A quick review of the visible and obvious constellations came next, and I never failed to show the great dark rift of the Milky Way. I usually showed some colorful double stars through the telescope and then continued my tour of some objects from within our own galaxy. I was using my 17.5-inch reflector at 222 power with a 9 Nagler almost every night. A second telescope was mounted on my upper cage. It was my 80mm Orion Short Tube, and gave a nice 16 power Milky Way view using a 25mm eyepiece. Mojo operated his 14.5-inch LITEBOX with a Lumicon 80mm finderscope, and Barry operated Strider, the 12.5-inch reflector. John often took over our scopes, or added to the commentary, or sometimes lead his own discussions nearby.
Depending on the level of interest, the time and the weather, I then took my guests on a tour of the Milky Way. I often first showed an open cluster such as M11 the Wild Duck, or Stephenson 1 in Lyra, followed by a globular cluster such as M5 or M22, or NGC7006 in Delphinus. Next, a planetary nebula or two such as M57 the Ring Nebula, NGC7662 the Blue Snowball, or NGC6905 the Blue Flash in Delphinus, or NGC6905 the Little Ghost Nebula in the dark Pipe Nebula of Ophiuchus.
Then when Sagittarius got a little higher, I aimed my big dob at my favorite summertime object, the dark nebula B86, called Barnard's Ink Spot, with nearby open cluster NGC6520. A spot of ink in the galactic center of our Milky Way is so dramatic, and the red and orange red stars are so colorful in the cluster. Moving up the Milky Way, I next showed an emission nebula using a borrowed UHC filter. I selected from Sharpless 2-84 in Sagitta, near M71, and Collinder 399 the Coathanger Cluster, or M17 the Swan Nebula, through an O-III filter, but it didn't need a filter to show the lovely obscuring dark nebulae near the swans neck. I kept binoculars handy for views of M8, M20, and other Milky Way wonders.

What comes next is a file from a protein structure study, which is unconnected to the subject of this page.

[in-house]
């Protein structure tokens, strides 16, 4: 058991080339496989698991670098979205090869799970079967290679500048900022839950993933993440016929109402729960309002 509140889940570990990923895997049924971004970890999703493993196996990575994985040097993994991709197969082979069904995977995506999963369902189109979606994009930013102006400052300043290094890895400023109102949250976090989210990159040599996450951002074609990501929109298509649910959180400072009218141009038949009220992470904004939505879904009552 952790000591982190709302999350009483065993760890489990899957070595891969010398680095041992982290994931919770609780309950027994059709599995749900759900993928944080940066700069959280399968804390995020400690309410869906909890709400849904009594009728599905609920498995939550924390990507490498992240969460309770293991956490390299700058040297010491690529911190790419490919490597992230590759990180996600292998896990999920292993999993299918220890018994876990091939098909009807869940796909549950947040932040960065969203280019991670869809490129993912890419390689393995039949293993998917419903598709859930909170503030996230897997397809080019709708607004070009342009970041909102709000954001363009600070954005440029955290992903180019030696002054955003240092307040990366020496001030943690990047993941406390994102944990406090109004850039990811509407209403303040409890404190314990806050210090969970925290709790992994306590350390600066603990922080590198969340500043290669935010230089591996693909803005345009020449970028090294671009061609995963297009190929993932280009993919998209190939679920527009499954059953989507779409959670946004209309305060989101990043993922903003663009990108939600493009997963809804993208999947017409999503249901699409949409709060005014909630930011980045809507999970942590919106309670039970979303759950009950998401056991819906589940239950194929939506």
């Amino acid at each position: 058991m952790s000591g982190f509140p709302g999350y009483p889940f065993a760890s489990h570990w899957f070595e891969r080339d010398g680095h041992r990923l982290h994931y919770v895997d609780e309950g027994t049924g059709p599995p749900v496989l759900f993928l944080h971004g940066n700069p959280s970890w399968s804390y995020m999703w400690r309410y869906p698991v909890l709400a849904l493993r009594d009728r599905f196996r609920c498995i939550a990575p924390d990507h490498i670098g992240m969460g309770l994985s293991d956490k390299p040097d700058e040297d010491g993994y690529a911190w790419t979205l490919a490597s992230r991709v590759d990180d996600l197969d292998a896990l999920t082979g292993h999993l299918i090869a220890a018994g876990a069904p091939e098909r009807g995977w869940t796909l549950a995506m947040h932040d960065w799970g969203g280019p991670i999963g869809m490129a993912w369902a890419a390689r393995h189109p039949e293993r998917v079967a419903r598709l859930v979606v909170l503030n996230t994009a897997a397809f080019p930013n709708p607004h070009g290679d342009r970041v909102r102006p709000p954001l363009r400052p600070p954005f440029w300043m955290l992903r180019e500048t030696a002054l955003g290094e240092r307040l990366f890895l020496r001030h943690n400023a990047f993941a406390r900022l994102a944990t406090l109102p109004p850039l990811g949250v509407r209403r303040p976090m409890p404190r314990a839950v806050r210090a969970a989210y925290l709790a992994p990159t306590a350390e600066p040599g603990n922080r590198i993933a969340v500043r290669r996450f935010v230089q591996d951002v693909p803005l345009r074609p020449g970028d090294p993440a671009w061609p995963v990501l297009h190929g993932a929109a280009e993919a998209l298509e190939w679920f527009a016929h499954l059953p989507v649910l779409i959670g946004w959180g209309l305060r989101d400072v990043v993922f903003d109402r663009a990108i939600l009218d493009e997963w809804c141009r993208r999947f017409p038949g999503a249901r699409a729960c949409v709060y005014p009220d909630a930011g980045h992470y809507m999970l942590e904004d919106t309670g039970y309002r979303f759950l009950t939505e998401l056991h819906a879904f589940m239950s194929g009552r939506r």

I varied the objects each night depending on my mood, the clouds, the state of my weary legs, and the crowds and their enthusiasm. When nobody was looking, I revisited the dark nebulae "Barnards" of Sagittarius, Scorpius, Scutum and Sagitta, and environs.
After we had concluded a tour of our own galaxy, I often began with other galaxies that showed a nice dust lane, to compare to our Milky Way rift. NGC4565 Berenice's Hair Pin, or M104 the Sombrero Galaxy in Virgo, were a couple I showed, with late comers getting a look at M31 the Andromeda Galaxy. Then on to a couple other interesting galaxies to cover the various galaxy types. Needle galaxies like Draco's NGC5907, face on galaxies like M51, and interacting galaxies like the Ring Tail Galaxy in Corvus, NGC4038. For a while I kept the Hercules Galaxy Cluster in my eyepiece, but no one could see it but me. A last object was often a final look at mars and the Veil Nebula high in the sky at 222 to 333 power with the boost from an O-III filter.
Every evening at about midnight or so, John reminded us how nice it would be to have some graham crackers and milk back in the room, so we usually packed up before 1:00 a.m. By then there were not many of the visitors to entertain, and we were usually pretty tired from our afternoon hikes and evening step-ladder aerobics anyway. On our last night we did have some late visitors, however. Three bakers from the El Tovar Hotel stopped by after work. Since they were bakers I wanted to show them some celestial sweets that they would be familiar with, so I showed them the Bagel Nebula and the Cinnamon Bun Galaxy.
None of us did any special observing projects or hunted down any personal observing challenges. Those will have to wait until another weekend at one of our favorite dark sky sites. We were happy to provide views and information to many people through our telescopes and in exchange, to get a great visit to the Grand Canyon. Now what was my very favorite observing experience at the 2001 Grand Canyon Star Party? It has to be my confirmed observations of a California Condor with identification tag 7 on his wings, observed on the afternoon of June 21, 2001. In the same field of view, the more spectacular eight member Condor Cluster was visible with direct vision above the south rim of the Grand Canyon. Now that's one to add to my lifetime observing log!
Jane Houston Jones
San Rafael, California
Copyright © 2001 Jane Houston Jones
Last Updated: April 06, 2005